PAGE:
I set myself a silly task when Dec. 1 rolled around. To witness the end of this era (no exaggeration; it’s been 127 years), I decided to walk in SDC every day over its last month as SDC.
That first day I walked up Orchard Road to the cemetery. About 2,000 people are buried here; I found markers for person 25 and person nine (or eight; it wasn’t clear). I sat with the angel under the oak and squinted into low brilliant sunlight filtered through lace lichen and the last orange leaves on the deciduous oaks. Then I continued uphill past the shiny new fencing that protects the water plant, past Fern Lake, and up to where the road narrows and a steep slope drops into a ravine.
On all that long walk, it was quiet. I met a runner, and a mountain biker, and a sheriff, and we didn’t linger with each other. Even the busy thoroughfares in the valley below didn’t push noise over the ankles and knees of Sonoma Mountain.
Then the crows arrived. Does six constitute a murder? No matter, this half-dozen rasped at each other as they flew through the tree canopy. They settled in the tops of the oaks and then took flight again, and I could hear the whoosh of their wingbeats. As I walked, I listened to the jazz we created together, the beat of my footsteps, the beat of their wings.
Quiet. The many fallen hands of the maples, pasted gold and orange and red on the asphalt. Coots floating on the lake. The sign that marks the imaginary boundary with Jack London State Historic Park. I broke off onto an unmarked trail slick with boot-sucking mud and skittered to the flatlands. Back among the old buildings, quiet also reigned. Acacia 2 was a mystery house, overgrown and shadowy, speaking of bats and abandoned bird nests and spiders as much as of the residents who once lived there. Steam poured from the vents in the empty streets.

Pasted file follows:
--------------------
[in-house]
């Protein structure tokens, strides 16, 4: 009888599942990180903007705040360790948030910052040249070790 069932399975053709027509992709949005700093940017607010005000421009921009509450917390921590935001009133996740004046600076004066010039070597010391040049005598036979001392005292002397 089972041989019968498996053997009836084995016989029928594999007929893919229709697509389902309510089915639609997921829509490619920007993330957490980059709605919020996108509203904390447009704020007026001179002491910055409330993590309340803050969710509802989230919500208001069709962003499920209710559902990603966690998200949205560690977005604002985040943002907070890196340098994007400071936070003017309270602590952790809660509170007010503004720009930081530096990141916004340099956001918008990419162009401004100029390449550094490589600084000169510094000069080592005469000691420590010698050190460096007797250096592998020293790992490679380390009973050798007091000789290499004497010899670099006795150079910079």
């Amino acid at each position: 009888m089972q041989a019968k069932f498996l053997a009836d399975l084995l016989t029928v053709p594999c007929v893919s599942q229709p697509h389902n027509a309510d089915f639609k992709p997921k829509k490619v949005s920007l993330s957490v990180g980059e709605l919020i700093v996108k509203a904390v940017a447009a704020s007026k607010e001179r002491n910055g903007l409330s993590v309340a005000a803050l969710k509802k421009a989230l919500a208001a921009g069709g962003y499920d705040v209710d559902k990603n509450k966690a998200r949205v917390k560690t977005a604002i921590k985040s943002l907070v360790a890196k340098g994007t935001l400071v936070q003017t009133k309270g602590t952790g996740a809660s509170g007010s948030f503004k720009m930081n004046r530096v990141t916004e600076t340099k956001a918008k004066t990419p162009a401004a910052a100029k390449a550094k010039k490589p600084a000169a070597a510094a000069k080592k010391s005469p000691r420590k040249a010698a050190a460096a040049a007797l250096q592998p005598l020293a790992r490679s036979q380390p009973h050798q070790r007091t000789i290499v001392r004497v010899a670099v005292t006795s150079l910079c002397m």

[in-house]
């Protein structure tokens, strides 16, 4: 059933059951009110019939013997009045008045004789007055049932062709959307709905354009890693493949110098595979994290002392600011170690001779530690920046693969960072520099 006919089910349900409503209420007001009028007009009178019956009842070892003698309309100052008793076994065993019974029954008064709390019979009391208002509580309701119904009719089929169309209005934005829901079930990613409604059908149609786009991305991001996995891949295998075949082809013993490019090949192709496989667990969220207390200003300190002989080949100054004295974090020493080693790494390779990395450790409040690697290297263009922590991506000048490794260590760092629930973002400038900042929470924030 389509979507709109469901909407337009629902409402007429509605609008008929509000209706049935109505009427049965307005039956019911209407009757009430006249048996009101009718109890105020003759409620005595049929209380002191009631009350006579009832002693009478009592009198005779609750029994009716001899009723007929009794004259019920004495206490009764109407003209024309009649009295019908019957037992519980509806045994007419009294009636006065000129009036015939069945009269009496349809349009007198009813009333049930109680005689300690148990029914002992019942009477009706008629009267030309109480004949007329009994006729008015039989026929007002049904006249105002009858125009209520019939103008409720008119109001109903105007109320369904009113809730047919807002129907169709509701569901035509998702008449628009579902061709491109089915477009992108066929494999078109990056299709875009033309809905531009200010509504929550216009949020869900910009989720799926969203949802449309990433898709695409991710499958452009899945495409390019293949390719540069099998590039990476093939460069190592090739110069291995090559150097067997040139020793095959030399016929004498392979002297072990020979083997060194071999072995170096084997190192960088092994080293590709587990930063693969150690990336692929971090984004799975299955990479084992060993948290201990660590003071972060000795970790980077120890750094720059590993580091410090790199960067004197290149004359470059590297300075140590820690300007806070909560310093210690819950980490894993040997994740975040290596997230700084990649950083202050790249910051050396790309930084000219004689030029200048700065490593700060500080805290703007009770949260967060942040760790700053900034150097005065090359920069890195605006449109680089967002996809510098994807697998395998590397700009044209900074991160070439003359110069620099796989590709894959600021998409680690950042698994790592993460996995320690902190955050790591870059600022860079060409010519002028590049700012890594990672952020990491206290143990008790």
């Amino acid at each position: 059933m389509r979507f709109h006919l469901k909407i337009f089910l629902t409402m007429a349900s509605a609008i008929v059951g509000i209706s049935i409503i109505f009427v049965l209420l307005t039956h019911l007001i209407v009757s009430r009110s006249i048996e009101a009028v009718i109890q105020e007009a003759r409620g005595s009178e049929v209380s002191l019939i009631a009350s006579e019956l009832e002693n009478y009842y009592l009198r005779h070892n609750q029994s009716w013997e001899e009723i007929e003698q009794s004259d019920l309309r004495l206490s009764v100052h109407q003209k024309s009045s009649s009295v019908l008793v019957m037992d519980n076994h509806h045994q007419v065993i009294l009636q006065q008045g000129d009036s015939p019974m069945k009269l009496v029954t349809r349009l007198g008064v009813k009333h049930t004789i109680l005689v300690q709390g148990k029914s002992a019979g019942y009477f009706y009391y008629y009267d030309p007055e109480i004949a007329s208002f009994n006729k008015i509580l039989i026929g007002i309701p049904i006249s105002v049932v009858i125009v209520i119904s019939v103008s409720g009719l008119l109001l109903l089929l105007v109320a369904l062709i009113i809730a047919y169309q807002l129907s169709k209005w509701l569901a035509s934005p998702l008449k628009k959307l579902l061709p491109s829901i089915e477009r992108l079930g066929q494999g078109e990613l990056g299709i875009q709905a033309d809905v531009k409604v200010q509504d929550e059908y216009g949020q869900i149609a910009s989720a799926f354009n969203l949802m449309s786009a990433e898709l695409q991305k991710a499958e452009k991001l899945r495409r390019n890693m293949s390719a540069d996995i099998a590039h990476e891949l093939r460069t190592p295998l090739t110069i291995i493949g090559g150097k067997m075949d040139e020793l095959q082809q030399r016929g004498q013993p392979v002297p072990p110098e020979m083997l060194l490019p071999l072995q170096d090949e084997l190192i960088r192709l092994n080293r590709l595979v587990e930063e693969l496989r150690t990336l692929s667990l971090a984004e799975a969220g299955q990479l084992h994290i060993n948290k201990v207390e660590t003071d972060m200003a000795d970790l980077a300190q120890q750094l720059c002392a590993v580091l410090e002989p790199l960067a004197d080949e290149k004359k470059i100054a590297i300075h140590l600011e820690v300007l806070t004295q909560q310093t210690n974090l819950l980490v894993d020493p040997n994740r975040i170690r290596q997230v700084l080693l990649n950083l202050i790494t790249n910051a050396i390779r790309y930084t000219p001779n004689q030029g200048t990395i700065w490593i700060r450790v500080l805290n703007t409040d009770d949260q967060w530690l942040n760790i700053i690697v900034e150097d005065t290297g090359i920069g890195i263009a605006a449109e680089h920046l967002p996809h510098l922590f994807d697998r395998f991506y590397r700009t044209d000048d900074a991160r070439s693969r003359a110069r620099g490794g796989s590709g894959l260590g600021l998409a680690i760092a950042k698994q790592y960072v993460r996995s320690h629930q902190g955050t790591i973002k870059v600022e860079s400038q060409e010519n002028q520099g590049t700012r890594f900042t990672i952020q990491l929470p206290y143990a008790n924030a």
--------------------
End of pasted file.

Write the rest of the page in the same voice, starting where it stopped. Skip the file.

Since 2015, we’ve been engaged in conversation about what this place will become after January 1. Its assets and liabilities have been tallied and its future explored and debated, over and over again. In what I feel is an epic failure, despite concerted effort, that future remains uncertain. The buildings settle into mossy repose, warm and viable and empty (for shame). Economists and politicians don’t know how to quantify the value of the property in dollars and sense. Like great stones, they are weighted by rules and regulations and the assumption that the only way redevelopment of SDC is viable is if it makes money for developers.
But sense, not dollars, is the key to creating something grand on the property. Granted I wear glasses, so I look at the world through my own, peculiar, coke-bottle, rose-colored, smudged lenses. But SDC offers the answers to its future, plain as day, for even my wandering eyes to see. Eldridge will outlast all our ambitions. Better for us to embrace it in all its diversity. We’ll have to balance the good and the “oh, dang.” But perhaps, in the interim, by letting its offices remain offices, its trails remain trails, its homes remain homes, we can roll the stone and turn on the lights again.